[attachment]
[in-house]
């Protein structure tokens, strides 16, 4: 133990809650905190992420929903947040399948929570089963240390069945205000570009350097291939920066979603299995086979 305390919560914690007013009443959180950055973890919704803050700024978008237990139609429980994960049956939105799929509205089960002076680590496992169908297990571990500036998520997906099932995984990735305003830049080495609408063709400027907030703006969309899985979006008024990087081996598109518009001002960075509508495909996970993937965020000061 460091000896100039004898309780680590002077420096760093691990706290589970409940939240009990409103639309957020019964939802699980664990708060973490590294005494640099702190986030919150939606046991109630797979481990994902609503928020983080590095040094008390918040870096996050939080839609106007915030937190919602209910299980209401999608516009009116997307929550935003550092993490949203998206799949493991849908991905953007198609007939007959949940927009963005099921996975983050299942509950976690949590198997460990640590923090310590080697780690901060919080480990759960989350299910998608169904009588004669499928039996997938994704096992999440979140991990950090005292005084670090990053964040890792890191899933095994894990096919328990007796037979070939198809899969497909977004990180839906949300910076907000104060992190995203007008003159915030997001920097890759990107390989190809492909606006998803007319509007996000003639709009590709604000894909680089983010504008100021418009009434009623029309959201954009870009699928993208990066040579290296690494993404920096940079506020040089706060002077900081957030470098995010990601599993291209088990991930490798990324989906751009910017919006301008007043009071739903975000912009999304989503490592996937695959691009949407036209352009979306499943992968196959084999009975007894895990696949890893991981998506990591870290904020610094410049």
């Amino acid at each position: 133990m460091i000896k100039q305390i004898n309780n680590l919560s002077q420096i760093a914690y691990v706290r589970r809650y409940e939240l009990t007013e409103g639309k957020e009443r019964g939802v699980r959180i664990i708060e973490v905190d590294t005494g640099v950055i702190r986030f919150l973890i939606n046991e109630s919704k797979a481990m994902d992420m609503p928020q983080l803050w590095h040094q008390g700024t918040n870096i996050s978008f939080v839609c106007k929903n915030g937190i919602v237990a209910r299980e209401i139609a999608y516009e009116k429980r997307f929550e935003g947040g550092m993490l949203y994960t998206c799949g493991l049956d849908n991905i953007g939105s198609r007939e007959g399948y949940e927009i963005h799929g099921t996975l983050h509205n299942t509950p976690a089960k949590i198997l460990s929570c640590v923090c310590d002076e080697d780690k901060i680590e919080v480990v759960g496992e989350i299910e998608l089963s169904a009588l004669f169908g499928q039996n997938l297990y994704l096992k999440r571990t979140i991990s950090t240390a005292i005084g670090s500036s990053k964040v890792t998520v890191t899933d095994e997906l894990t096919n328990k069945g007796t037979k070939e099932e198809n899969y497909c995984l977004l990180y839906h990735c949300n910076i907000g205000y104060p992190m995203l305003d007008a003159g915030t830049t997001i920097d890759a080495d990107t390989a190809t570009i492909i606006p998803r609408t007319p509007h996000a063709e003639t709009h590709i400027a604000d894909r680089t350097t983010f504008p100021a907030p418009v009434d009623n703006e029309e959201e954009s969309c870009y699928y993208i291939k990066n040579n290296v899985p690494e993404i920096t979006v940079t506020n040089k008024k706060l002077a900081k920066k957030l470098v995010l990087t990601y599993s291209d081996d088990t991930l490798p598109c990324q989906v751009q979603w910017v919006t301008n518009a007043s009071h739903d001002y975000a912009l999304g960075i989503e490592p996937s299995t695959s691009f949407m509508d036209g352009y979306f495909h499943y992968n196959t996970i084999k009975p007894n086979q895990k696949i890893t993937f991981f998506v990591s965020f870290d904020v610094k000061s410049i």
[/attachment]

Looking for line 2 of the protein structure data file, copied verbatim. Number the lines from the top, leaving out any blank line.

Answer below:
């Protein structure tokens, strides 16, 4: 133990809650905190992420929903947040399948929570089963240390069945205000570009350097291939920066979603299995086979 305390919560914690007013009443959180950055973890919704803050700024978008237990139609429980994960049956939105799929509205089960002076680590496992169908297990571990500036998520997906099932995984990735305003830049080495609408063709400027907030703006969309899985979006008024990087081996598109518009001002960075509508495909996970993937965020000061 460091000896100039004898309780680590002077420096760093691990706290589970409940939240009990409103639309957020019964939802699980664990708060973490590294005494640099702190986030919150939606046991109630797979481990994902609503928020983080590095040094008390918040870096996050939080839609106007915030937190919602209910299980209401999608516009009116997307929550935003550092993490949203998206799949493991849908991905953007198609007939007959949940927009963005099921996975983050299942509950976690949590198997460990640590923090310590080697780690901060919080480990759960989350299910998608169904009588004669499928039996997938994704096992999440979140991990950090005292005084670090990053964040890792890191899933095994894990096919328990007796037979070939198809899969497909977004990180839906949300910076907000104060992190995203007008003159915030997001920097890759990107390989190809492909606006998803007319509007996000003639709009590709604000894909680089983010504008100021418009009434009623029309959201954009870009699928993208990066040579290296690494993404920096940079506020040089706060002077900081957030470098995010990601599993291209088990991930490798990324989906751009910017919006301008007043009071739903975000912009999304989503490592996937695959691009949407036209352009979306499943992968196959084999009975007894895990696949890893991981998506990591870290904020610094410049």